Cambridge's housing prices have effectively priced out all but the wealthiest.
While Cambridge technically has ordinances on the books that require hiring city staff from within city limits, they are widely ignored, because many teachers, librarians, and others can not afford to live in Cambridge.
Many Cambridge residents live in illegal basements, illegal attics, or at illegal levels of overcrowding - putting them at increased risk of exploitation by their landlord, not to mention COVID-19.
Current zoning rules require that new housing in neighborhoods be unaffordable luxuries.
The median price for a purchase of a single family home (which can be constructed anywhere in Cambridge) is nearly twice that of a 2BR condominium, which can only be built on a tiny portion of Cambridge's residential lots.
90% of new construction building permits in Cambridge neighborhoods in the past 2.5 years are for single-family and two-family houses, with the other 10% for three-family houses. Current zoning makes it infeasible to build multifamily housing in half of neighborhoods, and in the other half makes it illegal entirely.
Off-street parking minimums and caps on the number of units allowed on a lot encourage builders to fill in backyards with detached single-family homes, surrounded by pavement, rather than building a single building of multi-family housing with a real yard.
When there is such a need for conveniently located, cheap housing, why should land be reserved for millionaires? When the past century of history has consistently shown that tighter zoning is tied to exclusion and unaffordability, why should anyone continue to defend the status quo?
Which would you rather have, a new $2M single detached house like the ones just built at Sennott Park, or four 1BR condos going for $550,000, each of which is affordable to a middle-income household of two making 110% of the area median income, and prevents those four households from displacing people out of other existing housing?
Current zoning rules undermine our environmental goals.
Requiring off-street parking (often under-used) means less green space, less permeable area, fewer trees and more expensive housing.
One parking space, and associated driveway, takes up the same amount of land that a studio apartment could take up, if only we allowed it.
A 2015 study of cities suggested that "Parking provision in cities is a likely cause of increased driving among residents and employees". Unnecessary parking means more pollution, more congestion, more carbon emissions.
Because many of Cambridge's workers cannot afford to live here, they drive in from the suburbs, again increasing air pollution, traffic congestion, and carbon emissions. Over 50% of MA carbon emissions are from transportation, and that percentage is rising.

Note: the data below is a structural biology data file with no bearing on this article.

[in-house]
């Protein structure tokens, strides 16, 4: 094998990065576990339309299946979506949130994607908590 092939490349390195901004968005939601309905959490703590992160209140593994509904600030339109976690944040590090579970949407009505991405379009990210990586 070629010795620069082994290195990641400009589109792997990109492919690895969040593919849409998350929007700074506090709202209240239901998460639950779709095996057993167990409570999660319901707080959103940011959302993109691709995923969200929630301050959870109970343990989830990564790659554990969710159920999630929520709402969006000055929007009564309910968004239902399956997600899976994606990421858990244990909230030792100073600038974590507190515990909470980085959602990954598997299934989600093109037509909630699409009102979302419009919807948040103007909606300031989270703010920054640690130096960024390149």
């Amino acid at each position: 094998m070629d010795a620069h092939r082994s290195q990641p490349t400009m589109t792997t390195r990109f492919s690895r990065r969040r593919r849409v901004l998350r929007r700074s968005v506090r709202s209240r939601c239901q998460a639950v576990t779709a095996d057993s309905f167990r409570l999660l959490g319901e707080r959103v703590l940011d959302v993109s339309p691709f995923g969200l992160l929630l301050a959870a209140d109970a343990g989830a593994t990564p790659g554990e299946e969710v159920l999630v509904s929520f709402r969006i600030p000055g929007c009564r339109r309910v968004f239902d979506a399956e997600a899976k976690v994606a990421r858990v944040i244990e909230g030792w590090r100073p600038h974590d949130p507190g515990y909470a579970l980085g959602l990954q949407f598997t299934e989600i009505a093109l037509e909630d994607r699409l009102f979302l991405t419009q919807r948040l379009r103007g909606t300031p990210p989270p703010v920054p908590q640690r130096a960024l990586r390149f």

Multi-family housing, especially modern construction, is more energy-efficient than detached single-family homes.
For all these reasons, the CoolClimate network estimates that for Berkeley, CA (a city much like Cambridge), encouraging more urban housing is by far the single most effective thing the municipality can do to cut carbon emissions - about twice as impactful as heating electrification, over four times as impactful as vehicle electrification.
This zoning reform is a reasonable and necessary step toward slowing the increase in housing costs spurred by rising demand.
Cambridge land has become very expensive. Rents and home prices are not likely to moderate while our zoning prevents adding units to residential lots and enforces dimensional requirements pushing toward larger homes.
Former workers' cottages and apartments in 3-deckers are being priced out of reach at an alarming pace. Zoning rules that limit supply add to upward pressure on housing costs. Gentrifying purchasers are not stopped by supply limits; they can afford to convert once-modest dwellings to high-cost housing. Too many Cambridge folks cannot compete; they are not helped by zoning rules that are stacked against them.
Our city will not be made more affordable to its residents by continuing our existing policies. Under current policies, adding more inexpensive housing requires a prolonged period of inter- and intra-neighborhood combat, over and over, one development at a time. Current Cambridge zoning is not serving (most) Cambridge households well. Let's take down the "no multi-family housing here!" signs.
While we cannot solve the housing crisis with zoning reform alone, we cannot solve the housing crisis without it.
The 100% Affordable Housing Overlay, passed last year, will encourage the construction of affordable housing on large sites - but affordable housing developers are much less able to build at the small scale of individual lots. We need to empower individual property owners to be able to add new units with contractors.
There are limits to how much affordable housing can be built, because it requires public subsidy.
The 2019 Tenant Displacement Task Force issued a set of recommendations to limit displacement, which the Council should consider taking up alongside this petition.
If your name is called and you do not respond, you will be skipped, at least temporarily.
Use the same name on Zoom as you did on the sign up form to avoid confusion.
If you get dropped from the call, reconnect/dial back in!
Council rules prohibit mention of City Councilors or members of the public by name.
Be respectful and focus on the issue. Do not give Councilors any reason to back out on support because of "respectability" of activists.